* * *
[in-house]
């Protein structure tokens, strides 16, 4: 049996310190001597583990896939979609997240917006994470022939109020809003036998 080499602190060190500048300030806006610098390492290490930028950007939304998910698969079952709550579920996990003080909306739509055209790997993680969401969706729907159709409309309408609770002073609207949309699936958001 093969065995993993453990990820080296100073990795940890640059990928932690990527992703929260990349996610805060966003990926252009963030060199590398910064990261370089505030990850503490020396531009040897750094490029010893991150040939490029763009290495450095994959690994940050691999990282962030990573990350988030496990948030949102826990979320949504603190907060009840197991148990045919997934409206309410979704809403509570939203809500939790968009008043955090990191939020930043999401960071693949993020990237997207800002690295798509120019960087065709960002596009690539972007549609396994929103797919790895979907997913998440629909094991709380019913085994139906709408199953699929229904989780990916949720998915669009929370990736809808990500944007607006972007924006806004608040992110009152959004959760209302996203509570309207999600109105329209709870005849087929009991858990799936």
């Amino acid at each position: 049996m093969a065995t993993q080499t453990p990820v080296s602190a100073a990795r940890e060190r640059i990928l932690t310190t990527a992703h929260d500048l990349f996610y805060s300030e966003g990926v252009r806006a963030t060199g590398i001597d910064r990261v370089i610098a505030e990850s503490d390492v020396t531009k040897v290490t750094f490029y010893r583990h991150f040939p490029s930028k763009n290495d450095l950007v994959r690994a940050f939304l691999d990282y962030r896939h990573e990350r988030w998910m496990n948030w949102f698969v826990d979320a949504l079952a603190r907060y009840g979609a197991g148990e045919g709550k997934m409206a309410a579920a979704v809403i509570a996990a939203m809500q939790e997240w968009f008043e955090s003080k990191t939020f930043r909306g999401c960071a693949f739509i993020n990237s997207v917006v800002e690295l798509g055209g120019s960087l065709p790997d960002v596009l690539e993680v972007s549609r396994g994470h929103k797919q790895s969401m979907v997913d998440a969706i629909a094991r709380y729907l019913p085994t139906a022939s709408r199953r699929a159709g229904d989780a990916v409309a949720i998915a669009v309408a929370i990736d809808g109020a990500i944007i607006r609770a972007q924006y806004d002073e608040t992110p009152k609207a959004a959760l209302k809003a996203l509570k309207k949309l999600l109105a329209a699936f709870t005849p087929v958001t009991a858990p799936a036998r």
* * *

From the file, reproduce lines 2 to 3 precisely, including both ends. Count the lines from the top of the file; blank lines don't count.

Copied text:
């Protein structure tokens, strides 16, 4: 049996310190001597583990896939979609997240917006994470022939109020809003036998 080499602190060190500048300030806006610098390492290490930028950007939304998910698969079952709550579920996990003080909306739509055209790997993680969401969706729907159709409309309408609770002073609207949309699936958001 093969065995993993453990990820080296100073990795940890640059990928932690990527992703929260990349996610805060966003990926252009963030060199590398910064990261370089505030990850503490020396531009040897750094490029010893991150040939490029763009290495450095994959690994940050691999990282962030990573990350988030496990948030949102826990979320949504603190907060009840197991148990045919997934409206309410979704809403509570939203809500939790968009008043955090990191939020930043999401960071693949993020990237997207800002690295798509120019960087065709960002596009690539972007549609396994929103797919790895979907997913998440629909094991709380019913085994139906709408199953699929229904989780990916949720998915669009929370990736809808990500944007607006972007924006806004608040992110009152959004959760209302996203509570309207999600109105329209709870005849087929009991858990799936």
């Amino acid at each position: 049996m093969a065995t993993q080499t453990p990820v080296s602190a100073a990795r940890e060190r640059i990928l932690t310190t990527a992703h929260d500048l990349f996610y805060s300030e966003g990926v252009r806006a963030t060199g590398i001597d910064r990261v370089i610098a505030e990850s503490d390492v020396t531009k040897v290490t750094f490029y010893r583990h991150f040939p490029s930028k763009n290495d450095l950007v994959r690994a940050f939304l691999d990282y962030r896939h990573e990350r988030w998910m496990n948030w949102f698969v826990d979320a949504l079952a603190r907060y009840g979609a197991g148990e045919g709550k997934m409206a309410a579920a979704v809403i509570a996990a939203m809500q939790e997240w968009f008043e955090s003080k990191t939020f930043r909306g999401c960071a693949f739509i993020n990237s997207v917006v800002e690295l798509g055209g120019s960087l065709p790997d960002v596009l690539e993680v972007s549609r396994g994470h929103k797919q790895s969401m979907v997913d998440a969706i629909a094991r709380y729907l019913p085994t139906a022939s709408r199953r699929a159709g229904d989780a990916v409309a949720i998915a669009v309408a929370i990736d809808g109020a990500i944007i607006r609770a972007q924006y806004d002073e608040t992110p009152k609207a959004a959760l209302k809003a996203l509570k309207k949309l999600l109105a329209a699936f709870t005849p087929v958001t009991a858990p799936a036998r």